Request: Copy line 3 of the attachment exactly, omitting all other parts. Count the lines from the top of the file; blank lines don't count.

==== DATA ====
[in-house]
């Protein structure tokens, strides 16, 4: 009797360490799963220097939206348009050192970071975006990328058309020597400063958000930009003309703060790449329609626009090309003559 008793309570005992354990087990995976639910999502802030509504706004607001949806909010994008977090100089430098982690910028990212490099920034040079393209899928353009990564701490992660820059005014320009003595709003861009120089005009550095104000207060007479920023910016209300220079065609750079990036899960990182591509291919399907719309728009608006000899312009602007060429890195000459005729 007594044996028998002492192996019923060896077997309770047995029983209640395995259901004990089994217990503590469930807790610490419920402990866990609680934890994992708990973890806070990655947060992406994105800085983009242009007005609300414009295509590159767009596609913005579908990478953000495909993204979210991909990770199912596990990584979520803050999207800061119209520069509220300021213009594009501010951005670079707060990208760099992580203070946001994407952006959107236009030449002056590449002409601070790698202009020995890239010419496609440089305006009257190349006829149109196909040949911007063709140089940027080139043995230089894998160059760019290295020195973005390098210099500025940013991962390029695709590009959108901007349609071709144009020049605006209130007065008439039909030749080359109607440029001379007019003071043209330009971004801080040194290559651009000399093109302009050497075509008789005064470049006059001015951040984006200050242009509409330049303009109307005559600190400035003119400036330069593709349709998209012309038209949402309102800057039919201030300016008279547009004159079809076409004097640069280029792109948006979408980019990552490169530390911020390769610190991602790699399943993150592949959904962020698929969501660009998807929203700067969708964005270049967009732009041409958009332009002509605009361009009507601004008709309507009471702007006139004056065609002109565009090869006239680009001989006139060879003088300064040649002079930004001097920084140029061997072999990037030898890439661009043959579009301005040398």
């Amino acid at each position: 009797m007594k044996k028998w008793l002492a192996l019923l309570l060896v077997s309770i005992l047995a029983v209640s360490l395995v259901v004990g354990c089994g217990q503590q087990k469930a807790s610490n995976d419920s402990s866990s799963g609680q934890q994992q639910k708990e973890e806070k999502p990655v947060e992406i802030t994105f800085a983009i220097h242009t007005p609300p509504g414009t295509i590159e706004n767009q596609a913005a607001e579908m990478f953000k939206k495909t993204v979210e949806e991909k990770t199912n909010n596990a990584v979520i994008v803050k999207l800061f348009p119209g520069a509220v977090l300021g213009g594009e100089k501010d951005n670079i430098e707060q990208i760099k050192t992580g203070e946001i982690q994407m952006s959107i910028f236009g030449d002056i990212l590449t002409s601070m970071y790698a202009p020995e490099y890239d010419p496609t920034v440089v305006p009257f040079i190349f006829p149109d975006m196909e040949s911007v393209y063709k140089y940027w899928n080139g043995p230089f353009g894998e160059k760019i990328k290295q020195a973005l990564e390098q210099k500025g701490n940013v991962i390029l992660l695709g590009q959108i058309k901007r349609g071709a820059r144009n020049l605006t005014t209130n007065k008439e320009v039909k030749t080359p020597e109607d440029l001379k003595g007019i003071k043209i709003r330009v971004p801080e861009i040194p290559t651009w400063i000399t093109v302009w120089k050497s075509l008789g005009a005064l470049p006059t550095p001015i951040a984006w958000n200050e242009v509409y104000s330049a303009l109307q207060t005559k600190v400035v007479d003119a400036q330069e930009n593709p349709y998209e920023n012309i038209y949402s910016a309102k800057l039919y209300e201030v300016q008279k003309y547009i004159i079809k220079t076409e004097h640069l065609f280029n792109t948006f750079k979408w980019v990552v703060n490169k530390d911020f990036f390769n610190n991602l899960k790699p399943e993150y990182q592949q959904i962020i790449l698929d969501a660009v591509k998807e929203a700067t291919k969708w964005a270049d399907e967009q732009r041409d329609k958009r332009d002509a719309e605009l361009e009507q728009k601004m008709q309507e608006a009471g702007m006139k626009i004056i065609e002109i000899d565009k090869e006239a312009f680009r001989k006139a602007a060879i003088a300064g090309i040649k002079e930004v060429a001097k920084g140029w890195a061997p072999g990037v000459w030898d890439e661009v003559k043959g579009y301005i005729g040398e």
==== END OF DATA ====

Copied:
């Amino acid at each position: 009797m007594k044996k028998w008793l002492a192996l019923l309570l060896v077997s309770i005992l047995a029983v209640s360490l395995v259901v004990g354990c089994g217990q503590q087990k469930a807790s610490n995976d419920s402990s866990s799963g609680q934890q994992q639910k708990e973890e806070k999502p990655v947060e992406i802030t994105f800085a983009i220097h242009t007005p609300p509504g414009t295509i590159e706004n767009q596609a913005a607001e579908m990478f953000k939206k495909t993204v979210e949806e991909k990770t199912n909010n596990a990584v979520i994008v803050k999207l800061f348009p119209g520069a509220v977090l300021g213009g594009e100089k501010d951005n670079i430098e707060q990208i760099k050192t992580g203070e946001i982690q994407m952006s959107i910028f236009g030449d002056i990212l590449t002409s601070m970071y790698a202009p020995e490099y890239d010419p496609t920034v440089v305006p009257f040079i190349f006829p149109d975006m196909e040949s911007v393209y063709k140089y940027w899928n080139g043995p230089f353009g894998e160059k760019i990328k290295q020195a973005l990564e390098q210099k500025g701490n940013v991962i390029l992660l695709g590009q959108i058309k901007r349609g071709a820059r144009n020049l605006t005014t209130n007065k008439e320009v039909k030749t080359p020597e109607d440029l001379k003595g007019i003071k043209i709003r330009v971004p801080e861009i040194p290559t651009w400063i000399t093109v302009w120089k050497s075509l008789g005009a005064l470049p006059t550095p001015i951040a984006w958000n200050e242009v509409y104000s330049a303009l109307q207060t005559k600190v400035v007479d003119a400036q330069e930009n593709p349709y998209e920023n012309i038209y949402s910016a309102k800057l039919y209300e201030v300016q008279k003309y547009i004159i079809k220079t076409e004097h640069l065609f280029n792109t948006f750079k979408w980019v990552v703060n490169k530390d911020f990036f390769n610190n991602l899960k790699p399943e993150y990182q592949q959904i962020i790449l698929d969501a660009v591509k998807e929203a700067t291919k969708w964005a270049d399907e967009q732009r041409d329609k958009r332009d002509a719309e605009l361009e009507q728009k601004m008709q309507e608006a009471g702007m006139k626009i004056i065609e002109i000899d565009k090869e006239a312009f680009r001989k006139a602007a060879i003088a300064g090309i040649k002079e930004v060429a001097k920084g140029w890195a061997p072999g990037v000459w030898d890439e661009v003559k043959g579009y301005i005729g040398e």